We have some paste tomatoes growing in the back. I think one of the plants was supposed to be a yellow pear tomato, but it got confused, because it looks pretty well like a pear-shaped roma. It appears that the cross-pollination is causing hybridization.
That is the only possible explanation for it. (Never mind that everything I’ve read suggests that hybrids don’t show up until the next generation). Well, that, or the labels were wrong. It happened the same way last year, too. I think that roma tomatoes are some sort of bully, because they always seem to win out over the other varietal I thought I had. Maybe someone who is a gardener can explain this to me. From now on I’m just not planting tomatoes within visible distance of each other and hoping that helps. Or perhaps I should just accept roma tomatoes as my tomato overlords.
I don’t mind this terribly since paste tomatoes are extra good for cooking and for the most part I don’t eat salad and so I don’t eat raw tomatoes. (No, I can’t explain my salad aversion except maybe it’s a Vata thing. Or because I was a vegetarian in middle america for a really long time and just got tired of them)
Unfortunately, the tomatoes are also very small and don’t go a long way. And I really wanted to make ketchup. Because, ketchup. So I mixed in some cherry tomatoes and some heirlooms from my CSA. Really this could be done with any type of tomatoes, but depending on how juicy the tomatoes are, it might take a bit longer to cook. I did not preserve this recipe and I do not recommend it as it has not been tested in any way. It does follow the basic tomato ketchup formula but it cannot be counted on. It’s a small batch recipe anyhow, since I don’t have two bushels of tomatoes, so keep it in your fridge. It will go pretty fast, because it’s delicious.
This ketchup has a very bright, spicy flavor. If you don’t like spicy you may want to use only half of a hot pepper, or use a less spicy variety. If you really like spicy, use two peppers. I found this to be extremely spicy and tangy when hot but the flavor settled down a lot after being refrigerated.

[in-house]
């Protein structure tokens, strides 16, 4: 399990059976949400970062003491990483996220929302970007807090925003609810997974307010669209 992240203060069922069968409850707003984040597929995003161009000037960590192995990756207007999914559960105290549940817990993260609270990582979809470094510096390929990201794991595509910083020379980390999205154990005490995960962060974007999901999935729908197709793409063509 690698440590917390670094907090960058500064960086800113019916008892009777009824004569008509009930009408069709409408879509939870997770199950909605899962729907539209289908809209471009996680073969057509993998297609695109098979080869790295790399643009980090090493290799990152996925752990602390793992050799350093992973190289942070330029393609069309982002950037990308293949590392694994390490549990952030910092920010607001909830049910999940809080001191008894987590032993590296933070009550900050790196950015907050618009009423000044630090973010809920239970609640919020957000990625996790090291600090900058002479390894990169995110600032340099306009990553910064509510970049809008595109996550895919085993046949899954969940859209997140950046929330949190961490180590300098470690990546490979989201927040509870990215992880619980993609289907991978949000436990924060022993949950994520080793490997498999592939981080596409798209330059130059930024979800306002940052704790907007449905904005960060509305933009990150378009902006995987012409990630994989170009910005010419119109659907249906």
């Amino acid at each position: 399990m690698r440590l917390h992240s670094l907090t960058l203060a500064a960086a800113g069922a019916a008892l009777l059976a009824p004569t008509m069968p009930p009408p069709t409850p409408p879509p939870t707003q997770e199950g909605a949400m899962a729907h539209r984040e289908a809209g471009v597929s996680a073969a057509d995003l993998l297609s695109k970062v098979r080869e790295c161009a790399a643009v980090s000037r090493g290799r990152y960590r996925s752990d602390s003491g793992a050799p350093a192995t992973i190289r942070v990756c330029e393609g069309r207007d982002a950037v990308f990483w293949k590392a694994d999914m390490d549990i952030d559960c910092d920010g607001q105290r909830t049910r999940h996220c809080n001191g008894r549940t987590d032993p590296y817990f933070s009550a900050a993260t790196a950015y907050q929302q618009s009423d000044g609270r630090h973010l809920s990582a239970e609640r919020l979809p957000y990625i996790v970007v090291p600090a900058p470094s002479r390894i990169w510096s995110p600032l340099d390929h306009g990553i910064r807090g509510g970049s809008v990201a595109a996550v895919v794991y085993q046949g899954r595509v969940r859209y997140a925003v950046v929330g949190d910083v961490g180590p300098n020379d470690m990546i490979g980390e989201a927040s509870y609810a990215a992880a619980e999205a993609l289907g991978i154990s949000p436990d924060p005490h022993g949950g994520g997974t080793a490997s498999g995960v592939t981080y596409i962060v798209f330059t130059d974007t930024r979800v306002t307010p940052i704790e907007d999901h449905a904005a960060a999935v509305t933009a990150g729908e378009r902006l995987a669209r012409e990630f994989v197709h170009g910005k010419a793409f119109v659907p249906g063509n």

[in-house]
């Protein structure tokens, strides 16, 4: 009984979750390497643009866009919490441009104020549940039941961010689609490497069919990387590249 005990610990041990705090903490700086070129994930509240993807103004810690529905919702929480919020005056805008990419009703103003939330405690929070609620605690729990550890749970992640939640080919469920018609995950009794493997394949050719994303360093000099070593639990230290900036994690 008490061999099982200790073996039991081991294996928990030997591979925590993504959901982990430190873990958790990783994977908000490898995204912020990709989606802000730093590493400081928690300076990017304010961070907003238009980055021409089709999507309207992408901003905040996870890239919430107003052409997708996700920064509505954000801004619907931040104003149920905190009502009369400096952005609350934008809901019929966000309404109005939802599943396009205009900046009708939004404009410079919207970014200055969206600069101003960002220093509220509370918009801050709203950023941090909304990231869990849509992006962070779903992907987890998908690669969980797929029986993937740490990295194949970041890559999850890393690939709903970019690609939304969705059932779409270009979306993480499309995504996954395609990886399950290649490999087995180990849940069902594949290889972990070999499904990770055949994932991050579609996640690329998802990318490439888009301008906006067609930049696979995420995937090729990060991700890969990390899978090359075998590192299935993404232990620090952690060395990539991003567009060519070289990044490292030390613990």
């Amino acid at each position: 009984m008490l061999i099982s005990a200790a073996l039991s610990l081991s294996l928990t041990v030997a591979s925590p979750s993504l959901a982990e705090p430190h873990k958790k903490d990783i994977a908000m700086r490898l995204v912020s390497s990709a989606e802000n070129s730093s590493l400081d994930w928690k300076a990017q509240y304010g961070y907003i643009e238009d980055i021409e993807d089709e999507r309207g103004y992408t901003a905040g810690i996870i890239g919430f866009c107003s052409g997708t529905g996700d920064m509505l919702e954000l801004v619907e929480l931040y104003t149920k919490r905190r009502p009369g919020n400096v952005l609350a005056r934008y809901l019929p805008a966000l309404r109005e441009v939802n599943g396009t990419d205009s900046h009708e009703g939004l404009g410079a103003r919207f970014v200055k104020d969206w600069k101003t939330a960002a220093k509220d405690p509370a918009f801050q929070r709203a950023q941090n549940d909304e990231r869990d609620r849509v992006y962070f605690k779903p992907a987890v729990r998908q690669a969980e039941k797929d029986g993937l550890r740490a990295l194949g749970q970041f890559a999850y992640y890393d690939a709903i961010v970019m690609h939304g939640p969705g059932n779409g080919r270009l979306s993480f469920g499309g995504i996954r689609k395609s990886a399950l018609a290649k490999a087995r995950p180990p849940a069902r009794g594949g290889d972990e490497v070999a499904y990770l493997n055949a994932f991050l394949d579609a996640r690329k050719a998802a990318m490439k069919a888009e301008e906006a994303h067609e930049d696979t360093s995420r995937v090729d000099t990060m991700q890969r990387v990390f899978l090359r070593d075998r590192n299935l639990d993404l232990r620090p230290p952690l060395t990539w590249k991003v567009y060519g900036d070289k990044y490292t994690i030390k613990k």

First, you will coarsely chop the ingredients and then mix them with the vinegar and spices, then simmer.
Once the tomatoes have soften up, blend in batches and strain. Then you will add the sweetener (I used a combination of brown and organic cane sugars) and simmer again until the desired texture is reached. It took mine about an hour.
Remember that the ketchup will thicken up a bit more as it cools. And it will not be quite as smooth as store-bought ketchup.
Done! Serve with burgers or french fries. Particularly yummy with sweet potato fries!
- 1 tbsp canola oil
- About 4 lbs tomatoes (may use any variety in this or mix it up)
- 2-3 cloves of garlic
- 1 hot red pepper
- ½ c cider vinegar
- 1 tsp turmeric
- ½ tsp salt
- ½-1 tsp pepper
- ½ cup sugar (brown or cane; could sub honey or agave if desired)
- Coarsely chop tomatoes (core if necessary). Peel garlic. Cut and stem pepper, seed if desired. Put tomatoes, garlic, and pepper in a medium sized pot and add the vinegar and spices. Heat to boiling over medium heat and then turn down to a simmer. Simmer for 15-20 minutes or until tomatoes are falling apart.
- Blend in small batches, then strain through a fine mesh strainer. Discard solids. Return the strained liquid to the pot and simmer until reduced to desired texture. This may take between 30 minutes and an hour, or more depending on how watery your tomatoes are.
- Spoon into containers and refrigerate.
- Makes about 2 cups.